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Evolving risks in 2021​

With the pandemic still raging, 2021 looks to be much of a continuation of the last 12 months. However, there is no doubt that geopolitical risks could evolve in 2021 to produce even more unpredictable events and developments.

View attachment 2354
The US election in November saw Joe Biden elected as Donald Trump’s successor. The last 10 years of American politics has seen the near collapse of bipartisanship, and the rise of social division within the country. After four years of a Trump administration, President Biden is likely to take a hard reverse on some significant issues impacting domestic and international businesses operating in the US and abroad.

Despite most of the risk here being domestic, the rising distrust in the democratic system in a country as influential as the US may lead to negative effects for the efforts of democratisation around the world, potentially paving the way for increased authoritarianism. As geopolitical events can often provoke intense reaction and supply chains continue to grow longer and more complex, a swift change in global sentiment may leave supply chains vulnerable to geopolitical tension.

View attachment 2355
The COVID-19 pandemic has shown great co-operation between countries, however it has also catalysed much of a realist international — or worse nationalist — approach as we have seen governments increasingly utilise a g-zero mindset, a concept that Ian Bremmer defined in his book Every Nation for Itself where countries are increasingly self-interested and less concerned with international order4.

View attachment 2356
As the pandemic prompted organisations to adopt new technologies at an unprecedented rate, organisations that previously did not have to protect against cyber-attacks and threats are now finding themselves in increasingly unfamiliar territory. Organisations may be at risk of geopolitically motivated cyber-attacks, with previous cases seeing trusted services such as Outlook and Linkedin being targeted.

#As cyber threats expand both through geopolitical developments and through an organisation’s growing reliance on new technologies, it has never been more important to look at cyber risk holistically through targeted risk assessment surveys and analysing risk in conjunction with other key geopolitical lenses.

View attachment 2357
View attachment 2358
Kalau ada sumber rujukan mungkin ramai yang akan faham dan boleh tengok isu ni tentang apa. Sebab ada jenis orang macam saya yg suka tengok sumber rujukan nak relate dengan perkara yg disampaikan.
 

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Evolving risks in 2021​

With the pandemic still raging, 2021 looks to be much of a continuation of the last 12 months. However, there is no doubt that geopolitical risks could evolve in 2021 to produce even more unpredictable events and developments.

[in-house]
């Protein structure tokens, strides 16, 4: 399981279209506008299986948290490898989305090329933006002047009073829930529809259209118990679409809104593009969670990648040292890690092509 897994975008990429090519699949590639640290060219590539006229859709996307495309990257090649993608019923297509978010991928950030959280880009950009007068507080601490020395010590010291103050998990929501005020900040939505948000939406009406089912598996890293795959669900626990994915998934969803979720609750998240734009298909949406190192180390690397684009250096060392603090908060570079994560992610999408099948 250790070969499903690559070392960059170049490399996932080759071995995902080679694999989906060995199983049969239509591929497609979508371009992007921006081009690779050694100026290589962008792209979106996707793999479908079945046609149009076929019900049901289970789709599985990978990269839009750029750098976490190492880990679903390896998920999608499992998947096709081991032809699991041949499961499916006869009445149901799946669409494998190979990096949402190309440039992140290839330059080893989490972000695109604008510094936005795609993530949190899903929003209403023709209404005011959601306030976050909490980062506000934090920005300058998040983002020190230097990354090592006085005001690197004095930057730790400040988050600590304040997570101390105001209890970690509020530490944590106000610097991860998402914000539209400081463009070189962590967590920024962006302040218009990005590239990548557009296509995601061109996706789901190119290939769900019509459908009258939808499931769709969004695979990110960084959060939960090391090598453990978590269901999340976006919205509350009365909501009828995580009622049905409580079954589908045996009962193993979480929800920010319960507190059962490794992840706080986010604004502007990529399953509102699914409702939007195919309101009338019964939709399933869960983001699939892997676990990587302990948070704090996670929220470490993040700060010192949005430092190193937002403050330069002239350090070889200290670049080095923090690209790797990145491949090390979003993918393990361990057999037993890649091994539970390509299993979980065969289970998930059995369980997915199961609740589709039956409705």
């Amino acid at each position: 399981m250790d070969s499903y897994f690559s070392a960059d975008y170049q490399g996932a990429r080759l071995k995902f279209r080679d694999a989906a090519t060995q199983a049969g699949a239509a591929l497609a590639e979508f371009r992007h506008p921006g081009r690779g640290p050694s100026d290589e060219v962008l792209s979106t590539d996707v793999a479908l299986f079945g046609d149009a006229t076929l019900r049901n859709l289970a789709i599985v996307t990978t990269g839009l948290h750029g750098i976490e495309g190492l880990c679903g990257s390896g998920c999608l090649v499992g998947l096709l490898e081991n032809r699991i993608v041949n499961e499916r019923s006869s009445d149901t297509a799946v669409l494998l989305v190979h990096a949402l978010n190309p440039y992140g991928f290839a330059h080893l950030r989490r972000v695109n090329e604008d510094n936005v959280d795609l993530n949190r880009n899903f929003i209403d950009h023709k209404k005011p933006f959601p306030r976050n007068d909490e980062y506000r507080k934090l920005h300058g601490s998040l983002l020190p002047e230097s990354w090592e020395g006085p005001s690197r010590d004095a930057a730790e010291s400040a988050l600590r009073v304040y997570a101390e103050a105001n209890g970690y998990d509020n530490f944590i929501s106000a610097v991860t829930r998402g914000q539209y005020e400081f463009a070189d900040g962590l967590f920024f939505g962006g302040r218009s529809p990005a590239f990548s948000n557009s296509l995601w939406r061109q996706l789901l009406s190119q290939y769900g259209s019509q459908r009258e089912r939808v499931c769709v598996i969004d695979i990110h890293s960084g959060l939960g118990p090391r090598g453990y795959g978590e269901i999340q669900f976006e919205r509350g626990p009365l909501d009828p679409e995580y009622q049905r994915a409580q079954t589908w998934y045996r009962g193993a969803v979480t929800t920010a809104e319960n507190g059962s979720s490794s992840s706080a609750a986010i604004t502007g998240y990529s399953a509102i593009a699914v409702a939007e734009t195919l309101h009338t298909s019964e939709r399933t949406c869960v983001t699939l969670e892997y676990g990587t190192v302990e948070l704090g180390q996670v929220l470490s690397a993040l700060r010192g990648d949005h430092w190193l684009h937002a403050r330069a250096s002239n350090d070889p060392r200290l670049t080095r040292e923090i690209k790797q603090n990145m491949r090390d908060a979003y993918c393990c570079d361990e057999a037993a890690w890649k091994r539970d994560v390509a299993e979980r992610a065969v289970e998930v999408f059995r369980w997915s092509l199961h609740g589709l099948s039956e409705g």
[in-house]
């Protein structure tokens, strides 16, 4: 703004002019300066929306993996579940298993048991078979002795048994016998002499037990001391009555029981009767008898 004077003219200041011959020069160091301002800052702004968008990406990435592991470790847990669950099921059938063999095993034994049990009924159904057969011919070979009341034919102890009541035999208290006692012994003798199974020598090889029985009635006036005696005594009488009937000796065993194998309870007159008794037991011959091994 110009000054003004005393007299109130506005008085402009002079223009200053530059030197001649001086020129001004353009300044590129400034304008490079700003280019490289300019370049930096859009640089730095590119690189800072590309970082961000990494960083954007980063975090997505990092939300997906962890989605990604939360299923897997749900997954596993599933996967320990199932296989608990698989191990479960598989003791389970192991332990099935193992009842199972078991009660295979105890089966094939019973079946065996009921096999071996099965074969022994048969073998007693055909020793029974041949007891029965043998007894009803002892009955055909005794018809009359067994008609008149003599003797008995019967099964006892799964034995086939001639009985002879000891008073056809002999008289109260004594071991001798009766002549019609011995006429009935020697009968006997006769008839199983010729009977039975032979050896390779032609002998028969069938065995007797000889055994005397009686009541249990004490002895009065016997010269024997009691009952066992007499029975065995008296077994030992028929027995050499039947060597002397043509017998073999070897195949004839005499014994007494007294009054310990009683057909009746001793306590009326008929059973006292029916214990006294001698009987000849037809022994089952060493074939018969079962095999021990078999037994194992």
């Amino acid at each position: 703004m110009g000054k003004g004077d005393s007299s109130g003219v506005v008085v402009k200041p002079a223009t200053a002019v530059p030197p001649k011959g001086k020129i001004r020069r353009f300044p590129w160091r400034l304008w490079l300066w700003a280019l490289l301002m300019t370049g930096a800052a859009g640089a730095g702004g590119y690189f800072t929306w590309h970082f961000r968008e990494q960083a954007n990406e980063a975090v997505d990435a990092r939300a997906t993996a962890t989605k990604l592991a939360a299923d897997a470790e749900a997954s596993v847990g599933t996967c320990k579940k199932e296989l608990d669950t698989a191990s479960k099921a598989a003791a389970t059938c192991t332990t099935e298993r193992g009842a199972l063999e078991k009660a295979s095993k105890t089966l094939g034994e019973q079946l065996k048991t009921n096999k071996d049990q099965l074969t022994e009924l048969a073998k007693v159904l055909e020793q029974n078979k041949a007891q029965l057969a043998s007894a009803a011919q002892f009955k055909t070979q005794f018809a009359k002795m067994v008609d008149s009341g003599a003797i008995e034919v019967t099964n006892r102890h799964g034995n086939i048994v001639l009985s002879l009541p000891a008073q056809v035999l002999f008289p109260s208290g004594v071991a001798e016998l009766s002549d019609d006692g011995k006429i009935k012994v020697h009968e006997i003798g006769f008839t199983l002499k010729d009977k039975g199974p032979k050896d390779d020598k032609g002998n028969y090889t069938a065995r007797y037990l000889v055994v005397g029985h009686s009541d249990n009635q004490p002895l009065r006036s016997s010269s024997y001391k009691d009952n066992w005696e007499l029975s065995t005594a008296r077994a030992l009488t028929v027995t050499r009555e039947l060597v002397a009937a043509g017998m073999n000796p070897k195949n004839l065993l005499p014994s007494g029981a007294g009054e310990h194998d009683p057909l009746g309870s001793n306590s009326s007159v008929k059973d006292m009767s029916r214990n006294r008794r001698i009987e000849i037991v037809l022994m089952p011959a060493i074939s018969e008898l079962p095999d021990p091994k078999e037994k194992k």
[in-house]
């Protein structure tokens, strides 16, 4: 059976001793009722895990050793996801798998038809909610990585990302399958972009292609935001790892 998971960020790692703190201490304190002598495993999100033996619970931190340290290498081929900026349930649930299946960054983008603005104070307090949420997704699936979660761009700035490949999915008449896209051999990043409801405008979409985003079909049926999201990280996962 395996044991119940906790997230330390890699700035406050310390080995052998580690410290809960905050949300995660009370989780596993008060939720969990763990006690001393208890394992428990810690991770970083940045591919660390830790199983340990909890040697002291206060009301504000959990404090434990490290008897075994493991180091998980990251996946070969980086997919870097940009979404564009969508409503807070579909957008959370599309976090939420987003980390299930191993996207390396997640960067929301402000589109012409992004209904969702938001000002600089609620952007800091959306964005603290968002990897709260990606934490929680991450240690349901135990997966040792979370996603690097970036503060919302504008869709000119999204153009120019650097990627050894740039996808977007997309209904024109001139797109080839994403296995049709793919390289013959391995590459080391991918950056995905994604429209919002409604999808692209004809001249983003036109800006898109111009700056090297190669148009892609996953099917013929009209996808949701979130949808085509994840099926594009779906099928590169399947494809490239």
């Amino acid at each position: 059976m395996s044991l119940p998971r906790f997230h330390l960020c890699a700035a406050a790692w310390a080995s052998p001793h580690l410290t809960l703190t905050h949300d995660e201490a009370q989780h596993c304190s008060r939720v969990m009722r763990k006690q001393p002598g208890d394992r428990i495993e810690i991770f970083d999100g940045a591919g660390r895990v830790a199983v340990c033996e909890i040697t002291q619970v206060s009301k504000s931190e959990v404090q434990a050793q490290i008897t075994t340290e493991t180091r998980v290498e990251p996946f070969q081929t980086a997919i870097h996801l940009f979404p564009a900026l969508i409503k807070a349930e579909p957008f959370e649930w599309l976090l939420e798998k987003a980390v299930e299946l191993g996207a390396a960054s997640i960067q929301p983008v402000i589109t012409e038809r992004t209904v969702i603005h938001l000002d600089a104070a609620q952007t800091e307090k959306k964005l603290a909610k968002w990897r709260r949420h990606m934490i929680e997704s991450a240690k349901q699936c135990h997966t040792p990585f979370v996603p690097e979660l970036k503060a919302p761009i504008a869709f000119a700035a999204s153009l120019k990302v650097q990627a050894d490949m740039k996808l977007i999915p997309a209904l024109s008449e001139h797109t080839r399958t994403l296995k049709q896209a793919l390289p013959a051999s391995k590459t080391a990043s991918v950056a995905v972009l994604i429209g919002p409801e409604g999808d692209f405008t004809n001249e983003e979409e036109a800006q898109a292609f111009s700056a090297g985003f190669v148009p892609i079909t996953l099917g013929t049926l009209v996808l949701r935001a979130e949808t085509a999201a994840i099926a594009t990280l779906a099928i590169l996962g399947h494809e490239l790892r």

View attachment 2354
The US election in November saw Joe Biden elected as Donald Trump’s successor. The last 10 years of American politics has seen the near collapse of bipartisanship, and the rise of social division within the country. After four years of a Trump administration, President Biden is likely to take a hard reverse on some significant issues impacting domestic and international businesses operating in the US and abroad.

Despite most of the risk here being domestic, the rising distrust in the democratic system in a country as influential as the US may lead to negative effects for the efforts of democratisation around the world, potentially paving the way for increased authoritarianism. As geopolitical events can often provoke intense reaction and supply chains continue to grow longer and more complex, a swift change in global sentiment may leave supply chains vulnerable to geopolitical tension.

View attachment 2355
The COVID-19 pandemic has shown great co-operation between countries, however it has also catalysed much of a realist international — or worse nationalist — approach as we have seen governments increasingly utilise a g-zero mindset, a concept that Ian Bremmer defined in his book Every Nation for Itself where countries are increasingly self-interested and less concerned with international order4.

View attachment 2356
As the pandemic prompted organisations to adopt new technologies at an unprecedented rate, organisations that previously did not have to protect against cyber-attacks and threats are now finding themselves in increasingly unfamiliar territory. Organisations may be at risk of geopolitically motivated cyber-attacks, with previous cases seeing trusted services such as Outlook and Linkedin being targeted.

#As cyber threats expand both through geopolitical developments and through an organisation’s growing reliance on new technologies, it has never been more important to look at cyber risk holistically through targeted risk assessment surveys and analysing risk in conjunction with other key geopolitical lenses.

View attachment 2357
View attachment 2358
@hambamalam